Debates around ISIS tend to focus on the question of why ISIS does what it does. It is in this context that ISIS’ Islamic or un-Islamic character suddenly becomes important. Are ISIS activities inspired by a textual interpretation of Islam? Or are they rather the acts of a group of psychopaths that have sequestered one of the world’s Great Religions? Very little time (if any at all) is dedicated to the more important question of how was ISIS capable of existing in the first place.
Think about it. Even before the murder of Jordanian pilot Moaz al-Kasasba, 86% of Kuwaitis, 95% of Saudi Arabians and 97% of Emiratis had a negative or fairly negative opinion of ISIS. Similar polls have found equal results in Egypt and Lebanon. Yet if one grabs a map of ISIS’ areas of control, there will always be two bands of color, one that represents areas of actual control and another that represents areas of active support. What exactly sets the average Egyptian, Saudi or Lebanese apart from the average Northern Iraqi? Why is ISIS capable of operating and have areas of support in Iraq, when it would have none in so many other places in the Middle East?
To answer this question, the Islamic or un-Islamic nature of ISIS is irrelevant. Rather, we need to understand ISIS not as a religious group, but as an insurgent group. A group trying to take control over a specific plot of land in order to establish its own form of government. Granted, ISIS’ specific form of “government” is influenced by millenarian tenets with Islamist trimmings, but just as it would be silly to try to stop the Maoist revolution of China by arguing that Maoism is not really Communist, it is equally silly to think that ISIS’ downfall will come from proving that its particular brand of millenarianism is not truly Islamic. If the goal is to stop ISIS (and the goal should definitely be to stop ISIS), arguing over its Islamism is simply pointless.
We rather need to understand where ISIS fits within the ongoing civil war that has plagued Iraq ever since the end of the American occupation. Indeed, when the United States toppled down Saddam Hussein, it trampled with a very delicate political balance, where a Shiite majority country was ruled by a Sunni dictator. Once Saddam Hussein was removed and his entire government apparatus dismantled, Sunni Muslims and former Ba’ath party supporters felt left out of the “new Iraqi order” and were quick to devolve into an insurgency of Sunni-led militias. As sectarian violence increased, Shia militias were also formed, leaving Sunni populations in Northern Iraq lost in the crossfire.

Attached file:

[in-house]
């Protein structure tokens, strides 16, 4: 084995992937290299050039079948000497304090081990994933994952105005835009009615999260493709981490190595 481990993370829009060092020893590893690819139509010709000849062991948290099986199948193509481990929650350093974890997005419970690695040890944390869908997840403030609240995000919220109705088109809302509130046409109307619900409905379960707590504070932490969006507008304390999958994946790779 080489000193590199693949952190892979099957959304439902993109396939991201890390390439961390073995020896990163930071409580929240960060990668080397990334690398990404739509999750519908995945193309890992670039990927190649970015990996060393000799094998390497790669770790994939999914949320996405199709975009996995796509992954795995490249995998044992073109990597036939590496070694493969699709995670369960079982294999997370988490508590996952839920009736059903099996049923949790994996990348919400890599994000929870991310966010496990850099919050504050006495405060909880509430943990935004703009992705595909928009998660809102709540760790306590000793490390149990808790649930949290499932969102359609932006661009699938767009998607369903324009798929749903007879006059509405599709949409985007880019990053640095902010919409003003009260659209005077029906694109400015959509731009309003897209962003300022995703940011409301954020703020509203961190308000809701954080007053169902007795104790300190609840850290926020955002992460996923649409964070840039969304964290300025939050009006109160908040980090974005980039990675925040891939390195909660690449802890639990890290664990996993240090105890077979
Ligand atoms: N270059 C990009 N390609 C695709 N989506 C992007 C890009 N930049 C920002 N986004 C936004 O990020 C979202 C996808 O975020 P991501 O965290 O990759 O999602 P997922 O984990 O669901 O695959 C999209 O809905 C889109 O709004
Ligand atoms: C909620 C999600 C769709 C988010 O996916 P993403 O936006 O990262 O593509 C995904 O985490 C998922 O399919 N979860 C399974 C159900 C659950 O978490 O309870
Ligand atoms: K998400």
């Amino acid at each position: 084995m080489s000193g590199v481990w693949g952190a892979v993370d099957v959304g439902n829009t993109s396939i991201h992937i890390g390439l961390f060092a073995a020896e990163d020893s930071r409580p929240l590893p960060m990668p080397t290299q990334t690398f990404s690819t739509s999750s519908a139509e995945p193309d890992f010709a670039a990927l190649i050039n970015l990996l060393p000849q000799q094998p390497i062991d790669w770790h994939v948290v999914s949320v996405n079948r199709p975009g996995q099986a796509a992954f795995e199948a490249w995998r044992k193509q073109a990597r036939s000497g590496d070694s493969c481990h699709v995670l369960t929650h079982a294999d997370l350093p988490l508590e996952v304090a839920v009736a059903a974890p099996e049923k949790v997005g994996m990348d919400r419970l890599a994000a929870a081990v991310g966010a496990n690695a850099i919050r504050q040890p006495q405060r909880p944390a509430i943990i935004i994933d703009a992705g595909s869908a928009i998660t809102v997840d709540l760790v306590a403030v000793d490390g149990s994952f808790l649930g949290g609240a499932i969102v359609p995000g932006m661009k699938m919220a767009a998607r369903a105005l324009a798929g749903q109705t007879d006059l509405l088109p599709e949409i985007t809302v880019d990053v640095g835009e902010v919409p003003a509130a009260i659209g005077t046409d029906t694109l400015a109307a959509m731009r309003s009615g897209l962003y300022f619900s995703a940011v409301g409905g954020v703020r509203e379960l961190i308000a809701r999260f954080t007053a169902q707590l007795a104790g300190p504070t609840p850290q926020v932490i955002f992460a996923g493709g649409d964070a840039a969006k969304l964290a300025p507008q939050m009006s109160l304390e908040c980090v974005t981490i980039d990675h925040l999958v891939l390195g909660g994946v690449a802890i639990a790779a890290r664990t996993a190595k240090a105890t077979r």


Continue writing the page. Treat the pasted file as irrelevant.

One of the earliest Sunni militias to be established was led by one Abu Musaq al-Zarqawi. This group quickly pledged allegiance to Osama bin Laden and became known in the Western world as “al-Qaeda in Iraq” (AQI). AQI, however, had continuous disagreements with al-Qaeda’s headquarters, specifically on account of its sectarian roots, seeking to target Shia Muslims alongside US troops, calling them “servants of the crusaders”. After the death of al-Zarqawi in 2006, the group went on to establish alliances with various other Sunni insurgent groups, rebranding itself as the Islamic State of Iraq (ISI) and seeking to establish a Caliphate that extended beyond Iraq’s borders. Disagreements between the new leadership of ISI and the leader of al-Qaeda, Ayman al-Zawahiri, over ISI’s purported desire to expand operations into the Syrian Civil War led to ISI’s ultimate expulsion from al-Qaeda and its final transformation into what we now know as the Islamic State in Iraq and Syria (ISIS).
It is this background, and not the underlying religious beliefs of each group, that we should be obsessing over. ISIS the Sunni insurgent group taking part in the Iraq Civil War, not ISIS the Islamic literalist group following Sharia Law. Once we understand ISIS the insurgent group, we can understand how to defeat it. After all, defeating an insurgency is a rather standard kind of operation, regardless of whether the insurgents in question are Muslim, Jewish, Christian, Communist or Fascist.